Saturday, August 12, 2017

"Pin Solitaire" - Cleoma Breaux

Singer and guitarist Cleoma Breaux Falcon is remembered today for two major contributions to Cajun music. First, she and future spouse Joe Falcon were responsible for the first recording ever made of Cajun music. In New Orleans in 1928, the couple recorded the song "Allons à Lafayette" for Columbia. Second, she was one of very few women of her day to perform Cajun music on-stage. The setting of a dancehall was considered improper, and a strong chance existed that a woman who sang there would be seen as immoral. Breaux overcame the stigma, possibly due to the fact that she mounted the stage with a man -- her husband -- at her side.2 Now married to Joe Falcon, they traveled and sang one of many influential country & western tunes of the day called "Pin Solitaire" (#17024) for Decca in 1936.   

Moi, je m'en vas de la maison,

Moi, je vois p'us quoi je vas faire, p'tite fille,
Tu connais, mais, pour toi-meme, 
Ça me fait pitié comme un pauvre orphelin,
Comme un pauvre orphelin,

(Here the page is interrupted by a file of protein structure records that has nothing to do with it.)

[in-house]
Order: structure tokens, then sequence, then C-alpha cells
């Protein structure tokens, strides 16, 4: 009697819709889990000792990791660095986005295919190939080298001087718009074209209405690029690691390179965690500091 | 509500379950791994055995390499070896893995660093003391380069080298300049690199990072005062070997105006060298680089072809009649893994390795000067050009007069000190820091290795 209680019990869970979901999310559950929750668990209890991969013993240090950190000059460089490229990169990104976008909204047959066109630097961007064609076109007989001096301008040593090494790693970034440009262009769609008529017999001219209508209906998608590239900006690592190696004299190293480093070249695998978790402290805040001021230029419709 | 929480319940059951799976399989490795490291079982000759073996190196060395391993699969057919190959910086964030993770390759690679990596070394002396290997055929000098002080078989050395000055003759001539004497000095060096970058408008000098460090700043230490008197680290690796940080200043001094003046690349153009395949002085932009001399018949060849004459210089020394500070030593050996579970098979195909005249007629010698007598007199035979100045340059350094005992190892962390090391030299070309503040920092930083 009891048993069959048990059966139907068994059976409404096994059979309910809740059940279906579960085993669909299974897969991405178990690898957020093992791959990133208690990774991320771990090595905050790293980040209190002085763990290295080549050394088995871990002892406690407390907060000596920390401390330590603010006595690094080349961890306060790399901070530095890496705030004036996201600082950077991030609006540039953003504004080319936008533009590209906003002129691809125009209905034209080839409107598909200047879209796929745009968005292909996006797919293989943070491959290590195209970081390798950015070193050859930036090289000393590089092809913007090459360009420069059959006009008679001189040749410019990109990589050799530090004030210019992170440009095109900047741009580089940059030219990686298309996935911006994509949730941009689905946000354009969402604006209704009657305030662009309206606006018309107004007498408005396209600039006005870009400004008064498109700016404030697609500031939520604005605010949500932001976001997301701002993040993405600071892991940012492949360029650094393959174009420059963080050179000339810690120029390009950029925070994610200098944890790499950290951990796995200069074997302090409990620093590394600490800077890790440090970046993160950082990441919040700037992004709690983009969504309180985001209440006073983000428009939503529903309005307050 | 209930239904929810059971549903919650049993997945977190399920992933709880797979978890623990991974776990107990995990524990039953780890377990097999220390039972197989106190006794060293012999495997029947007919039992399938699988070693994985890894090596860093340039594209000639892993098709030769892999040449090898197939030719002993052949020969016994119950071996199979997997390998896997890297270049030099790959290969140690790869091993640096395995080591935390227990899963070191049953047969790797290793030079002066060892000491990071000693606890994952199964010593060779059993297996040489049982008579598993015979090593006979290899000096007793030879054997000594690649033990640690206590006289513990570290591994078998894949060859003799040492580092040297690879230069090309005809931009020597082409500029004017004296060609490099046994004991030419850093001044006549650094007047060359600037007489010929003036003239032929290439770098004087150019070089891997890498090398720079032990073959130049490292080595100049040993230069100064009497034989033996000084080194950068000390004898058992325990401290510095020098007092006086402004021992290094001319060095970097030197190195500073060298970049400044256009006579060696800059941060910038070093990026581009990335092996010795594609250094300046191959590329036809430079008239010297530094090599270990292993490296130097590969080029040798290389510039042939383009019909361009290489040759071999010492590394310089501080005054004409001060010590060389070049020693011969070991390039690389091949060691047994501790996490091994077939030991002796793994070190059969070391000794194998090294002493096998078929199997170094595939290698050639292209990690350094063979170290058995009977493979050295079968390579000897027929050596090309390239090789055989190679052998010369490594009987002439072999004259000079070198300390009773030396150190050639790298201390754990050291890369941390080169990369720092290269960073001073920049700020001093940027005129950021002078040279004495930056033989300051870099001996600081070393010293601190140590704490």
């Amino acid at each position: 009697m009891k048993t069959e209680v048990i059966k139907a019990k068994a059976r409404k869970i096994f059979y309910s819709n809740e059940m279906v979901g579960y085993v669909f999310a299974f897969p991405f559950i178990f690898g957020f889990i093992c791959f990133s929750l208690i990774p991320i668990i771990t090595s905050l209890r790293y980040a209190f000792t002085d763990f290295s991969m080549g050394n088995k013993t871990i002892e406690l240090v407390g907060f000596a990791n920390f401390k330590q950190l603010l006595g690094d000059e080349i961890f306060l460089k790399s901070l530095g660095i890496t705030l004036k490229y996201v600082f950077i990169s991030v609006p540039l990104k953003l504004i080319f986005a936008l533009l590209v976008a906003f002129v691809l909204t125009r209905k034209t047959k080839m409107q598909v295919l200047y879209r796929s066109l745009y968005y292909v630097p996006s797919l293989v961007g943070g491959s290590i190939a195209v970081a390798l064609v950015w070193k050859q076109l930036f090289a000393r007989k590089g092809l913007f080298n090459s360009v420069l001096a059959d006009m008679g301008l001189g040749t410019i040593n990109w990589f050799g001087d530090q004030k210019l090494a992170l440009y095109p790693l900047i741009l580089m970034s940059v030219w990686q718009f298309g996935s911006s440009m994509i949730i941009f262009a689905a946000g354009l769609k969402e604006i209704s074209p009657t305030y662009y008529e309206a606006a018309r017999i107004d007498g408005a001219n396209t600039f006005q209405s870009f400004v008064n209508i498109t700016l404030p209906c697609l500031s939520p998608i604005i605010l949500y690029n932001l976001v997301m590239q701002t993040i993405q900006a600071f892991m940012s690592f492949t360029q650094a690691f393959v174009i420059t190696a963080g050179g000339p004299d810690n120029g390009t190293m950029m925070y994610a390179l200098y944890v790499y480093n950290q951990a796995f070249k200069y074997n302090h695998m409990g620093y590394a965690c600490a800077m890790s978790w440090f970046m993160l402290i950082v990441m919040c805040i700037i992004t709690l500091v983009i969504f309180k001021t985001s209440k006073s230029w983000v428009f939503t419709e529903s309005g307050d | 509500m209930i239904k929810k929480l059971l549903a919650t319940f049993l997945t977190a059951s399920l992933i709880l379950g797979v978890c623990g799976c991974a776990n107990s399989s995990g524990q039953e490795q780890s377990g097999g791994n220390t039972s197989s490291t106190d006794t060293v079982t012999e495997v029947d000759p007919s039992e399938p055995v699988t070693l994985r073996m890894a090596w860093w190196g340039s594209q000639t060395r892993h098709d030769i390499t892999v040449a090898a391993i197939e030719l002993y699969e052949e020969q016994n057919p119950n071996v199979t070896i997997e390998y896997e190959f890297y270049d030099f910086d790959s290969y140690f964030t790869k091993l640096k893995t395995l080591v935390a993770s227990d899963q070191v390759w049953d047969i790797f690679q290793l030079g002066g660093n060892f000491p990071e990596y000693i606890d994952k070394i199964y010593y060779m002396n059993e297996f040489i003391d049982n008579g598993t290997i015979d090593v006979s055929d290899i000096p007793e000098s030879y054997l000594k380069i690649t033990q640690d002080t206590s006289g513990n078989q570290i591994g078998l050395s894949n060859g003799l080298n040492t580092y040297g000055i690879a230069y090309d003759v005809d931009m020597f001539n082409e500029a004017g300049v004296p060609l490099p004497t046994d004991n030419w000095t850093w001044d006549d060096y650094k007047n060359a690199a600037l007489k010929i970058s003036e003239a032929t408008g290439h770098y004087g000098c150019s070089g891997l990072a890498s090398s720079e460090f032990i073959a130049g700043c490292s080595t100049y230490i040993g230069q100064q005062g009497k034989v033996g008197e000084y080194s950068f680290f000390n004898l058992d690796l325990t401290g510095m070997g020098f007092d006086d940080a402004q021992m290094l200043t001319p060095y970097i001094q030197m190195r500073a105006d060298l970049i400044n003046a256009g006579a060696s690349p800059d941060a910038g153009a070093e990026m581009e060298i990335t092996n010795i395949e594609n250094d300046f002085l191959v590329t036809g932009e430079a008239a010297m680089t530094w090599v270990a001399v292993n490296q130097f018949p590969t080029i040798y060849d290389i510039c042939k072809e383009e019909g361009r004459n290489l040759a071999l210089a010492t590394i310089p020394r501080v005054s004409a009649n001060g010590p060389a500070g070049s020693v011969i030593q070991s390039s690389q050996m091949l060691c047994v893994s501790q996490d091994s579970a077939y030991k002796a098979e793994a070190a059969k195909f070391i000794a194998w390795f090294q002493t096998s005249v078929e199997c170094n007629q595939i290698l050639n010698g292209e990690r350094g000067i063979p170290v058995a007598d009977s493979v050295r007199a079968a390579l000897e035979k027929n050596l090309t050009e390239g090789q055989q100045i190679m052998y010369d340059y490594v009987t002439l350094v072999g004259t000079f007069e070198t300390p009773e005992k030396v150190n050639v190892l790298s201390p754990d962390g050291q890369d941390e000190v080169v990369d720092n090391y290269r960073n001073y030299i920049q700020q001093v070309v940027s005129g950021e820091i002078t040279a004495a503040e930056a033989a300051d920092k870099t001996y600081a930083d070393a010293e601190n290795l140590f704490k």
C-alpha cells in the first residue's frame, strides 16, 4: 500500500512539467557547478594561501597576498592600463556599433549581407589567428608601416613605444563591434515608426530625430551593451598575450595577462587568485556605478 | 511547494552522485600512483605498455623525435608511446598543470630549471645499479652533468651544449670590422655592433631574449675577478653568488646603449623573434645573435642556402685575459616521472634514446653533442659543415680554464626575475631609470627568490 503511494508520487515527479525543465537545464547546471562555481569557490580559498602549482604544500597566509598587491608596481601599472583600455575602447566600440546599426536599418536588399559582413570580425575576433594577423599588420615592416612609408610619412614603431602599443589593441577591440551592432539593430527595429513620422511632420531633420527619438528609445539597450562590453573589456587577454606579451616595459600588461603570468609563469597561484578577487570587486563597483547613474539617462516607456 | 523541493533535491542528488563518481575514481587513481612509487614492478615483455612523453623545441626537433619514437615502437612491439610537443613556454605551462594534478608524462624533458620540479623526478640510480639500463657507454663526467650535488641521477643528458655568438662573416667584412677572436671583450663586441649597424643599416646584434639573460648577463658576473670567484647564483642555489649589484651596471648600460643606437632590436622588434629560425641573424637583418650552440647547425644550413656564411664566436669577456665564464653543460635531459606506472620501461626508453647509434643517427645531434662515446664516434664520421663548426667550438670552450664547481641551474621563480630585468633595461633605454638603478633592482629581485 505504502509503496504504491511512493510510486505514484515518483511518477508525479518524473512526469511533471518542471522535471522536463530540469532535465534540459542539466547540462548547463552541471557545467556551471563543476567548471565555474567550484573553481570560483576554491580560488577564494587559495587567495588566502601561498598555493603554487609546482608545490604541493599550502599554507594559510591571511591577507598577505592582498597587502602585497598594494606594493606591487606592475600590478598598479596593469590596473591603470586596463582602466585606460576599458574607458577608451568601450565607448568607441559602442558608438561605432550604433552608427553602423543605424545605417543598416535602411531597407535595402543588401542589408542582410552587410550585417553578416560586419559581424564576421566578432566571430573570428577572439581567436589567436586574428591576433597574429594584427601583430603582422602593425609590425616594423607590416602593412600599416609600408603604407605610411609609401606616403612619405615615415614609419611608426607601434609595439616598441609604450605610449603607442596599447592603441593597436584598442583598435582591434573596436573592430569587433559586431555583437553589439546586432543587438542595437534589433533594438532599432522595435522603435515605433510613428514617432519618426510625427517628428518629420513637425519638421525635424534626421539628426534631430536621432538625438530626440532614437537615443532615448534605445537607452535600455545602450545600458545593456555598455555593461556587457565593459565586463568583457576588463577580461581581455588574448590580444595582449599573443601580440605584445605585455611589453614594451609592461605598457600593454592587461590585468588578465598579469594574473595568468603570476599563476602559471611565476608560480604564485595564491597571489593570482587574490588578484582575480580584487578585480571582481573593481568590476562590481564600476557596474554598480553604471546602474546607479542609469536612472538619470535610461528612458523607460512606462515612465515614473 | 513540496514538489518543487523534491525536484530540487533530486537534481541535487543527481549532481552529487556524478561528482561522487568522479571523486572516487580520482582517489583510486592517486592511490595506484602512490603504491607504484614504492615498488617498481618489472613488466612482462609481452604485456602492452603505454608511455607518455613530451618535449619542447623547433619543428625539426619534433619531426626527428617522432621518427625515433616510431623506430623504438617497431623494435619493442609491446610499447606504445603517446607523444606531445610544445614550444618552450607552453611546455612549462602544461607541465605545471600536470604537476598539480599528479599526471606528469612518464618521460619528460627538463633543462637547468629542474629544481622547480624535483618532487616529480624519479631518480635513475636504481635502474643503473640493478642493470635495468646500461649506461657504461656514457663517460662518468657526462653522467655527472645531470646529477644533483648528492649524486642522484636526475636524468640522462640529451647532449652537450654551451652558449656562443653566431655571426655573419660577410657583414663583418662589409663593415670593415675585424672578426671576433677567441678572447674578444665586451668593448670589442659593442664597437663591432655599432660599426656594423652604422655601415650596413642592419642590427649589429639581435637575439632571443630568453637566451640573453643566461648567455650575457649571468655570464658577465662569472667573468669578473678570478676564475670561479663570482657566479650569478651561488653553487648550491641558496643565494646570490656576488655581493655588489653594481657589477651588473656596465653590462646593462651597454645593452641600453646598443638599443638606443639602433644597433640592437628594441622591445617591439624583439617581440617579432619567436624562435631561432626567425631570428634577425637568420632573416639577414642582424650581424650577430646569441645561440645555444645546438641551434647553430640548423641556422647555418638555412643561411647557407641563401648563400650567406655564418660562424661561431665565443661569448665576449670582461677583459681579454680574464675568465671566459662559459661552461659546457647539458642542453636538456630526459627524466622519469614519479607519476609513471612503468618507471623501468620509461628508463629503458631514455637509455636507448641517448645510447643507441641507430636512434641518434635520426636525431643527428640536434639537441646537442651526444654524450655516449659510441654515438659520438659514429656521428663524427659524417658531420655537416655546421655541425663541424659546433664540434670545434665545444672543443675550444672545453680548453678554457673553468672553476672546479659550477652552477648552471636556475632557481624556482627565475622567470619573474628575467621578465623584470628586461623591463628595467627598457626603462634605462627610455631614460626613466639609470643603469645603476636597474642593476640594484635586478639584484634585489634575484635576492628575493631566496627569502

Ni père, ni mère, p'us personne pour m'aimer,

Moi, je m’en vas pour toi, p’tite fille,
Ouais, pour toi, ma petite, ça t’après me faire,
Moi, je connais que je mérite pas donc, 
Tout ça t’après m’faire, malheureuse
Dit "bye bye" à ton papa et ta maman, 
Malheureuse, p’tite fille,
Moi, j’après mais m’en aller,
Pour t’amener avec moi, malheureuse.

Oh malheureuse, (ma) p’tite, ouais. 


With Moise Morgan on fiddle, the trio covers a traditional country and western tune called "Lonesome Pine".   It would be similar to the same melody used by her brothers a year earlier on the song "La Valse Du Bayou Plaquemine".

I'm going away from home,

I see what Im going to do, little girl,
You know, well, yourself,
It makes me pitiful like a poor orphan,
Like a poor orphan, 
No father, no mother, no one to love me.

I'm leaving you, little girl,
Yeah, for you, my little one, that you've done,
I know that I do not deserve this,
All that's been done, oh my,
Say "bye bye" to your dad and your mom,
Oh my, little girl,
I have, oh my, left,
To bring you with me, oh my.

Oh my, little girl, yeh.

If the melody seems oddly familiar, have no doubt it is.  The first recording of this melody as a Cajun tune was by the Guidry Brothers called "Le Garcon Negligent" in 1929.  It's quite possible this old tune is the foundation for Jolly Boys' song "Abbeville" and Louisiana Rounder's "Allons Kooche Kooche" which later became Papa Cairo's "Big Texas" and Hank Williams' "Jambalaya". 







  1. Cajun Breakdown: The Emergence of an American-Made Music By Ryan Andre Brasseaux
  2. Linda Seida, Rovi.  https://soundhound.com/?ar=200229471107479185
  3. Lyrics by Jordy A
  4. Image by Malcolm V

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